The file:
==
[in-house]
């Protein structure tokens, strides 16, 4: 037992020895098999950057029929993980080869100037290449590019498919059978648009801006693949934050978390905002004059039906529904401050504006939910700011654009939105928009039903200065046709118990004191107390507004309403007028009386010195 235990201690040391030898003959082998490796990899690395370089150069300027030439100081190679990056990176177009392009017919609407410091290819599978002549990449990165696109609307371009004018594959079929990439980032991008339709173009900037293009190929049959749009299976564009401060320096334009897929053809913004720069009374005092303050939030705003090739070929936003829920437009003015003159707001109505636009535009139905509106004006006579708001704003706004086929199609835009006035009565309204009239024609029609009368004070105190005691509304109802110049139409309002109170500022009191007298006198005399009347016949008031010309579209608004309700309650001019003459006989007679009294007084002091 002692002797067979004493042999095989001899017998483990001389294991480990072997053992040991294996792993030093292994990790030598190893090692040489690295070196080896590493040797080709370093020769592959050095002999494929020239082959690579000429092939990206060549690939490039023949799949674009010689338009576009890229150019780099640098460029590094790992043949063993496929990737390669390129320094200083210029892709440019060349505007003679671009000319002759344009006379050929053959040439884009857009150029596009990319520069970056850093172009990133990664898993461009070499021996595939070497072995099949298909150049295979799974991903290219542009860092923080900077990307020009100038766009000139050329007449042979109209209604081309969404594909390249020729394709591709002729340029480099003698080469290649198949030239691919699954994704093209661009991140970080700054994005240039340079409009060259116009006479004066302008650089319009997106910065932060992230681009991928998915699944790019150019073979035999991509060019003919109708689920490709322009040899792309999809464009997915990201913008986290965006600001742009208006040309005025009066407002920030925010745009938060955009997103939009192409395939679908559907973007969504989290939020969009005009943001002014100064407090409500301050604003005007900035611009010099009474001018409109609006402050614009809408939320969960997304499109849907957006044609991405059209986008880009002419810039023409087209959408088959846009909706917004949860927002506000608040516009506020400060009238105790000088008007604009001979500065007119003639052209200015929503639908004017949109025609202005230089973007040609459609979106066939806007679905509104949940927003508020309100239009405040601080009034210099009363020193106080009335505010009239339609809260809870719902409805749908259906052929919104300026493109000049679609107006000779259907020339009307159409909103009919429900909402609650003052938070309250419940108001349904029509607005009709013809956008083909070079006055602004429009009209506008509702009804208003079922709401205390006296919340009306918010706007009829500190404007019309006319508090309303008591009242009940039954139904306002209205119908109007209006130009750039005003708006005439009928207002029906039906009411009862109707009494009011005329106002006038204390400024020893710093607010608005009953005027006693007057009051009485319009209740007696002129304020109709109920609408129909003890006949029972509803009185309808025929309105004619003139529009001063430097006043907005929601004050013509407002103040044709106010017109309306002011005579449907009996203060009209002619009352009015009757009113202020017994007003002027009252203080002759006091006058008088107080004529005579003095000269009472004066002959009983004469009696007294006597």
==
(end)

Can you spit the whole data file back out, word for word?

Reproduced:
[in-house]
């Protein structure tokens, strides 16, 4: 037992020895098999950057029929993980080869100037290449590019498919059978648009801006693949934050978390905002004059039906529904401050504006939910700011654009939105928009039903200065046709118990004191107390507004309403007028009386010195 235990201690040391030898003959082998490796990899690395370089150069300027030439100081190679990056990176177009392009017919609407410091290819599978002549990449990165696109609307371009004018594959079929990439980032991008339709173009900037293009190929049959749009299976564009401060320096334009897929053809913004720069009374005092303050939030705003090739070929936003829920437009003015003159707001109505636009535009139905509106004006006579708001704003706004086929199609835009006035009565309204009239024609029609009368004070105190005691509304109802110049139409309002109170500022009191007298006198005399009347016949008031010309579209608004309700309650001019003459006989007679009294007084002091 002692002797067979004493042999095989001899017998483990001389294991480990072997053992040991294996792993030093292994990790030598190893090692040489690295070196080896590493040797080709370093020769592959050095002999494929020239082959690579000429092939990206060549690939490039023949799949674009010689338009576009890229150019780099640098460029590094790992043949063993496929990737390669390129320094200083210029892709440019060349505007003679671009000319002759344009006379050929053959040439884009857009150029596009990319520069970056850093172009990133990664898993461009070499021996595939070497072995099949298909150049295979799974991903290219542009860092923080900077990307020009100038766009000139050329007449042979109209209604081309969404594909390249020729394709591709002729340029480099003698080469290649198949030239691919699954994704093209661009991140970080700054994005240039340079409009060259116009006479004066302008650089319009997106910065932060992230681009991928998915699944790019150019073979035999991509060019003919109708689920490709322009040899792309999809464009997915990201913008986290965006600001742009208006040309005025009066407002920030925010745009938060955009997103939009192409395939679908559907973007969504989290939020969009005009943001002014100064407090409500301050604003005007900035611009010099009474001018409109609006402050614009809408939320969960997304499109849907957006044609991405059209986008880009002419810039023409087209959408088959846009909706917004949860927002506000608040516009506020400060009238105790000088008007604009001979500065007119003639052209200015929503639908004017949109025609202005230089973007040609459609979106066939806007679905509104949940927003508020309100239009405040601080009034210099009363020193106080009335505010009239339609809260809870719902409805749908259906052929919104300026493109000049679609107006000779259907020339009307159409909103009919429900909402609650003052938070309250419940108001349904029509607005009709013809956008083909070079006055602004429009009209506008509702009804208003079922709401205390006296919340009306918010706007009829500190404007019309006319508090309303008591009242009940039954139904306002209205119908109007209006130009750039005003708006005439009928207002029906039906009411009862109707009494009011005329106002006038204390400024020893710093607010608005009953005027006693007057009051009485319009209740007696002129304020109709109920609408129909003890006949029972509803009185309808025929309105004619003139529009001063430097006043907005929601004050013509407002103040044709106010017109309306002011005579449907009996203060009209002619009352009015009757009113202020017994007003002027009252203080002759006091006058008088107080004529005579003095000269009472004066002959009983004469009696007294006597």